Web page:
Our family did the West Coast Trail! I cannot believe it. It was amazing and incredibly hard. We will be sharing more on that trip coming soon and how we tackled such a hard trip together. That trip, and other backcountry trips to places like Gem Lakes in Saskatchewan, have helped us create the ultimate backpacking hiking packing list for families.
This post was created after we hiked numerous backcountry trips including Helm Creek, Hidden Lake, Gem Lakes, and the West Coast Trail with our kids!
I recently updated and added it to this amazing 10 page download that includes our backcountry gear list and what went into each of our backpacks for a longer 10 day hiking list! Download the Guide here.
Before I dive in. I wanted to share another project I am working called TrailCollectiv that is Redefining Trails for Families. It is an app that is launching in summer in 2022 ! Follow on social media Instagram and Facebook @trailcollectiv.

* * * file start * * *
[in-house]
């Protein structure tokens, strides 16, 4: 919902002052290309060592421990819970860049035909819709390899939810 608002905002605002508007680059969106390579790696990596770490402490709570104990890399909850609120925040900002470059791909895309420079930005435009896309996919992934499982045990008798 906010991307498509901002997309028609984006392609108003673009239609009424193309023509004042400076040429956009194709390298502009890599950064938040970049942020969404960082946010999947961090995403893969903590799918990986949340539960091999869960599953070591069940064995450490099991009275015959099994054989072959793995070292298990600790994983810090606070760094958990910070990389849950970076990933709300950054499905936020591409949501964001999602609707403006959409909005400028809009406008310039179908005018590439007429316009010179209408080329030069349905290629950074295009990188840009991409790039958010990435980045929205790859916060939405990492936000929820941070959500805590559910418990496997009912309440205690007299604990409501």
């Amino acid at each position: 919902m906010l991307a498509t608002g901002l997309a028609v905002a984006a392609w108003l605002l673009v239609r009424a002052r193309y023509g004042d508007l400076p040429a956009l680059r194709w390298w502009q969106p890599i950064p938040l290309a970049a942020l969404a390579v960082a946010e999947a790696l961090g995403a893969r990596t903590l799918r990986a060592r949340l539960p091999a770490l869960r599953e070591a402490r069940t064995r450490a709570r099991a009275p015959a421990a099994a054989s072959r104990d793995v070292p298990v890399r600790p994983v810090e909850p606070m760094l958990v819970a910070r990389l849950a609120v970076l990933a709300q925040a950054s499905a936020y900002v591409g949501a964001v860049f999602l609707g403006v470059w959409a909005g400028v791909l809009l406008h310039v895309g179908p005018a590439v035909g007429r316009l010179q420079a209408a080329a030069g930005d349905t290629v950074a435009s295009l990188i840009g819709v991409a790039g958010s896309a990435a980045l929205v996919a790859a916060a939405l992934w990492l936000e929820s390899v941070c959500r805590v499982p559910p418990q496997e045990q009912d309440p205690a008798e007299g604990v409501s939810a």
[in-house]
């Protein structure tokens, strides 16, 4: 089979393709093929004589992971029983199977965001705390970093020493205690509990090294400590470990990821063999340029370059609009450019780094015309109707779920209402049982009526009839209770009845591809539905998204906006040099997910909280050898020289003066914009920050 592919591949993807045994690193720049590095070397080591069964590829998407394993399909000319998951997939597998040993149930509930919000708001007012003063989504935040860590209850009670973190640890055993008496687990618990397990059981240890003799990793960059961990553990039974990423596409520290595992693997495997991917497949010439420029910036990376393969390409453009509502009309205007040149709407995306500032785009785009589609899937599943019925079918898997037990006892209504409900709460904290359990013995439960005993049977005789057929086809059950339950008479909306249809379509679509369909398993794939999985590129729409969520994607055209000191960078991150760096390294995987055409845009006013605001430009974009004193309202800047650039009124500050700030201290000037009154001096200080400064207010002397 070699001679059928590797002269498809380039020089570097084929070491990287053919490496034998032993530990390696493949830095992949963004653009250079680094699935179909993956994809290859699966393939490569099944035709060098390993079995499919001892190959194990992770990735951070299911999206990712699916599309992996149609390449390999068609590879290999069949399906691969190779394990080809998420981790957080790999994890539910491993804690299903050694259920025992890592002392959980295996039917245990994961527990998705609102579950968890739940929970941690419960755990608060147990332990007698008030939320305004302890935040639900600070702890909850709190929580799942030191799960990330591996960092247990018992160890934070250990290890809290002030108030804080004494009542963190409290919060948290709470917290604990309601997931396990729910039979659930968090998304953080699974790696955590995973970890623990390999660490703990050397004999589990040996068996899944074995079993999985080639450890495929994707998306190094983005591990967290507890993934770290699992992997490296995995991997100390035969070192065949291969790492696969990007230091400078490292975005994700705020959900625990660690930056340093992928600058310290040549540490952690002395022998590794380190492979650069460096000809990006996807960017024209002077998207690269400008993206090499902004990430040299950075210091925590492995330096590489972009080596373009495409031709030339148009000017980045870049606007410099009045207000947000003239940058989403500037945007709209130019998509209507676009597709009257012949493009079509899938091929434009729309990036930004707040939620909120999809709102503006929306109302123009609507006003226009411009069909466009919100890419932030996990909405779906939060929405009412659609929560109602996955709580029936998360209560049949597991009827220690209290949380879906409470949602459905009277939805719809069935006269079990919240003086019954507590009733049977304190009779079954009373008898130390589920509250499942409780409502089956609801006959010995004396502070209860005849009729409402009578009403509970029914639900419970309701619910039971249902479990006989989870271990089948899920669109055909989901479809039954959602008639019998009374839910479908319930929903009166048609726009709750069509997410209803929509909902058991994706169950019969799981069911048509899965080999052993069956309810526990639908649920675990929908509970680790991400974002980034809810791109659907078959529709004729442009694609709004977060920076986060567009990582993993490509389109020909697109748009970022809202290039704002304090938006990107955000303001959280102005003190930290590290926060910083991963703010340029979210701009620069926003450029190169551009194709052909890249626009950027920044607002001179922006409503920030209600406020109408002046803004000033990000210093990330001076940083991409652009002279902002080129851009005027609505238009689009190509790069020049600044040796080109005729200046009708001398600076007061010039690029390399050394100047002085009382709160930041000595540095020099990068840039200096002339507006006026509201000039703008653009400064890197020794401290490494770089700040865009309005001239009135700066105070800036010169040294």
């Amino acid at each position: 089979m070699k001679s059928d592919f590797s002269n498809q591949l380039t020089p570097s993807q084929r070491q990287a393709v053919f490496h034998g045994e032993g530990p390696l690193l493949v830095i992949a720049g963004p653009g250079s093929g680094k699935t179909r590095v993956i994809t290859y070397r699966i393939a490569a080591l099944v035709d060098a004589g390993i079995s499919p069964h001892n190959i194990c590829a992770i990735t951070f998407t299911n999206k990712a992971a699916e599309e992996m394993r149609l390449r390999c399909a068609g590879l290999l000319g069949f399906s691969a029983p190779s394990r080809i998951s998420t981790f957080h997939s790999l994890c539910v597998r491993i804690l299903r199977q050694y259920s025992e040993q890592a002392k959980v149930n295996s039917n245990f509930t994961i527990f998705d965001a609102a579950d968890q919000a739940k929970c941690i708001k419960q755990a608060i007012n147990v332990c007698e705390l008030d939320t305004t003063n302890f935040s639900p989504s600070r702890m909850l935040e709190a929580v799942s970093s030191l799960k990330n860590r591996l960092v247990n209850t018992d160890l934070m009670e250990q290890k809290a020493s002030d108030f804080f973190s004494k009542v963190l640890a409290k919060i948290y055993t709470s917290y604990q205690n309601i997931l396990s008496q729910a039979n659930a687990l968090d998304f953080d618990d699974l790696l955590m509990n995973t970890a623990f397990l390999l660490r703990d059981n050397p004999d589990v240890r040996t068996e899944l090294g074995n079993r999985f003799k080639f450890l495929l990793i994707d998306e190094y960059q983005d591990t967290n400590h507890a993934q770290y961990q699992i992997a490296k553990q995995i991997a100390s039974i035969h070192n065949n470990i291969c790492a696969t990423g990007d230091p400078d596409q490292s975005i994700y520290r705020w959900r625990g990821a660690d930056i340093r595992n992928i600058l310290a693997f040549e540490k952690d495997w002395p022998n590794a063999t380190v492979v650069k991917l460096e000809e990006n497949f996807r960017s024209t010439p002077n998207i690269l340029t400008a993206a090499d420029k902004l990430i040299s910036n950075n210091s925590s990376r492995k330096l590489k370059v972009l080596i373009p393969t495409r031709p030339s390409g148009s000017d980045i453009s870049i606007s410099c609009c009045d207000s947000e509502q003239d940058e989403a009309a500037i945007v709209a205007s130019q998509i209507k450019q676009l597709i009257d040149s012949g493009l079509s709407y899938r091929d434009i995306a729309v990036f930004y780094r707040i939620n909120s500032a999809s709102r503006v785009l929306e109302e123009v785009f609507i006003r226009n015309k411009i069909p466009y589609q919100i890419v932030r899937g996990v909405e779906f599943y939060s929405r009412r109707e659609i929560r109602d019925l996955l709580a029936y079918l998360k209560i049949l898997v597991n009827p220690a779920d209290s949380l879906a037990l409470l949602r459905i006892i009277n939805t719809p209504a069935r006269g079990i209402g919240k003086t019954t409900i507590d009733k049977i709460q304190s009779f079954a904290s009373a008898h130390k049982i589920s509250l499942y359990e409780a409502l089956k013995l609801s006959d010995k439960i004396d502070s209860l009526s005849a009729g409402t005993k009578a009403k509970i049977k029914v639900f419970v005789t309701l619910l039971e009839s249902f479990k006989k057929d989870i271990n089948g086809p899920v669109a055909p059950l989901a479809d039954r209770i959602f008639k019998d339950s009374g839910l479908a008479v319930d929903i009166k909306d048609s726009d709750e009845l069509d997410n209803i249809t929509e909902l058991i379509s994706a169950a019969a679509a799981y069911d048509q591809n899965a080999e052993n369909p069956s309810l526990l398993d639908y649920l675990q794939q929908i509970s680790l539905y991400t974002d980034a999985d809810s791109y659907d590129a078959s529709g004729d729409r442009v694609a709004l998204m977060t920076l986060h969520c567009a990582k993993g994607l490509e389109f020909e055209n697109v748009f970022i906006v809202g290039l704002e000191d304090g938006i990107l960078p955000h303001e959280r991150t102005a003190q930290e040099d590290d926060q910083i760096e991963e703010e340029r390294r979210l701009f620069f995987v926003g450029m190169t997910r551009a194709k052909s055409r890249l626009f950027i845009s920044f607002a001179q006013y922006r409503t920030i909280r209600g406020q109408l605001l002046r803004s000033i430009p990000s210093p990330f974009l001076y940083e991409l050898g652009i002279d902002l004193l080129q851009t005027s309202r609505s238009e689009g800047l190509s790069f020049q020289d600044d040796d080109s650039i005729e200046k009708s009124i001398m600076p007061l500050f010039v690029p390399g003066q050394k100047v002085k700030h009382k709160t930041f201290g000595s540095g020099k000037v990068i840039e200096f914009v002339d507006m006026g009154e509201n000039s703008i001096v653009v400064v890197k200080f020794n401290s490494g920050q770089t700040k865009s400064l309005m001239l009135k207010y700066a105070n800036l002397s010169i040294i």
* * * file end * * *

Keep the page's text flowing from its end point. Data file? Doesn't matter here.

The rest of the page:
Backpacking Hiking Packing List for Families
Disclaimed: This post contains affiliate links. If you choose to purchase through my link then you support my small business and ability to keep creating content!
The recent West Coast Trail backcountry trip with our six and seven year old was not our first time camping in the wild as a family.
Our girls started backcountry camping as young as one years old!
A lot of careful thought and preparation went into this trip to make sure our packs will not be too heavy, but still have the right gear and food that we need.